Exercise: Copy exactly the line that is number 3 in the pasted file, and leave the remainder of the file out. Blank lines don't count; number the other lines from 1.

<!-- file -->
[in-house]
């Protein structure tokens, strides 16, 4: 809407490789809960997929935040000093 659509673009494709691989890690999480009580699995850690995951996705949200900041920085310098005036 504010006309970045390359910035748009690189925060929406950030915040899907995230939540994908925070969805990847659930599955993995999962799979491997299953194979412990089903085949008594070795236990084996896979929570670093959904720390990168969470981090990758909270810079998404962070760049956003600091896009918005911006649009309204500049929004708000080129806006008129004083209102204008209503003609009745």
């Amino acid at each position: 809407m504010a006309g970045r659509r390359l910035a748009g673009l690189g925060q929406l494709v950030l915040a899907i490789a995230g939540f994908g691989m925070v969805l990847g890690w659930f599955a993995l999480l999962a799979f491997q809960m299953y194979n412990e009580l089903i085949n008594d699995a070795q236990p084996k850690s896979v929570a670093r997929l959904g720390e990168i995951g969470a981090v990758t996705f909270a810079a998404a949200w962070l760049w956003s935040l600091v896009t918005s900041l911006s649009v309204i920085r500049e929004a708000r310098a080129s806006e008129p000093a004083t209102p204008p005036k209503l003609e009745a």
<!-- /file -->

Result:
């Amino acid at each position: 809407m504010a006309g970045r659509r390359l910035a748009g673009l690189g925060q929406l494709v950030l915040a899907i490789a995230g939540f994908g691989m925070v969805l990847g890690w659930f599955a993995l999480l999962a799979f491997q809960m299953y194979n412990e009580l089903i085949n008594d699995a070795q236990p084996k850690s896979v929570a670093r997929l959904g720390e990168i995951g969470a981090v990758t996705f909270a810079a998404a949200w962070l760049w956003s935040l600091v896009t918005s900041l911006s649009v309204i920085r500049e929004a708000r310098a080129s806006e008129p000093a004083t209102p204008p005036k209503l003609e009745a």